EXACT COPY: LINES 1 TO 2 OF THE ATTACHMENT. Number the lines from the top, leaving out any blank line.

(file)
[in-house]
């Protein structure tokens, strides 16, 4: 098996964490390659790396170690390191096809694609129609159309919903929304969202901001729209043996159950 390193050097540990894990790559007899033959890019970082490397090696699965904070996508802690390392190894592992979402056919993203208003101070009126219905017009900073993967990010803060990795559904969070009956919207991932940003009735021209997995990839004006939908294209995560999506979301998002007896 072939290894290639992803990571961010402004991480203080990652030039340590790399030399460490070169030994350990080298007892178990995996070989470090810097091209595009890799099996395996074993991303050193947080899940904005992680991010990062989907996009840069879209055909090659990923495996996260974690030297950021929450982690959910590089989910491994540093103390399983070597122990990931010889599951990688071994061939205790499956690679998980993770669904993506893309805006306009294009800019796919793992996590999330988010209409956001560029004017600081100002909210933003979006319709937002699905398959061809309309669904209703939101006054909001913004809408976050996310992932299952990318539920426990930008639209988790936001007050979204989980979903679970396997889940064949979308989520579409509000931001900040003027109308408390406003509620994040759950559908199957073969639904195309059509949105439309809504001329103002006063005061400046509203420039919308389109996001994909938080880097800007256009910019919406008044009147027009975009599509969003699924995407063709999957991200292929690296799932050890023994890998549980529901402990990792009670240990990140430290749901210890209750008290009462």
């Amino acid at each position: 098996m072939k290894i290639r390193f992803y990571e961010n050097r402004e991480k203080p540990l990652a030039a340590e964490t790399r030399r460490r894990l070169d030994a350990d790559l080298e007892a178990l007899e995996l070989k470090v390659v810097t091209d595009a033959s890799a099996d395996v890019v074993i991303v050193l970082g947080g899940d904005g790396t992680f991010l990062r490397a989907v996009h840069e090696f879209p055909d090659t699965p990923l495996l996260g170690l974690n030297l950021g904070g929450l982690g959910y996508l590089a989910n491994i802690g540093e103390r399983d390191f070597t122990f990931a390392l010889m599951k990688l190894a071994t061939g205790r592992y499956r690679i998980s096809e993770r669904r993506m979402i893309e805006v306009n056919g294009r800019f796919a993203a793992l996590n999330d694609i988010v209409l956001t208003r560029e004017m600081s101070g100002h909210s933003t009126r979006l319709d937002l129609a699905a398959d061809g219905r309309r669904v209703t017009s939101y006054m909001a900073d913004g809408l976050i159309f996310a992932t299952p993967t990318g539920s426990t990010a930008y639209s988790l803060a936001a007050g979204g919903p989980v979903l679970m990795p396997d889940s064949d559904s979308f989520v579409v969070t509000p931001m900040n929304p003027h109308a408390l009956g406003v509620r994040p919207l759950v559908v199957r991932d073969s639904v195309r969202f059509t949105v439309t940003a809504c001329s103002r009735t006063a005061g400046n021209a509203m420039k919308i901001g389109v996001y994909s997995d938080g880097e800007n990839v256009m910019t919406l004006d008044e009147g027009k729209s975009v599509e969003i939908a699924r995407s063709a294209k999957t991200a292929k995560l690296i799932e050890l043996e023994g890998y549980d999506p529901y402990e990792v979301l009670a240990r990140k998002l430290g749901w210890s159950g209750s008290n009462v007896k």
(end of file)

[in-house]
């Protein structure tokens, strides 16, 4: 098996964490390659790396170690390191096809694609129609159309919903929304969202901001729209043996159950 390193050097540990894990790559007899033959890019970082490397090696699965904070996508802690390392190894592992979402056919993203208003101070009126219905017009900073993967990010803060990795559904969070009956919207991932940003009735021209997995990839004006939908294209995560999506979301998002007896 072939290894290639992803990571961010402004991480203080990652030039340590790399030399460490070169030994350990080298007892178990995996070989470090810097091209595009890799099996395996074993991303050193947080899940904005992680991010990062989907996009840069879209055909090659990923495996996260974690030297950021929450982690959910590089989910491994540093103390399983070597122990990931010889599951990688071994061939205790499956690679998980993770669904993506893309805006306009294009800019796919793992996590999330988010209409956001560029004017600081100002909210933003979006319709937002699905398959061809309309669904209703939101006054909001913004809408976050996310992932299952990318539920426990930008639209988790936001007050979204989980979903679970396997889940064949979308989520579409509000931001900040003027109308408390406003509620994040759950559908199957073969639904195309059509949105439309809504001329103002006063005061400046509203420039919308389109996001994909938080880097800007256009910019919406008044009147027009975009599509969003699924995407063709999957991200292929690296799932050890023994890998549980529901402990990792009670240990990140430290749901210890209750008290009462």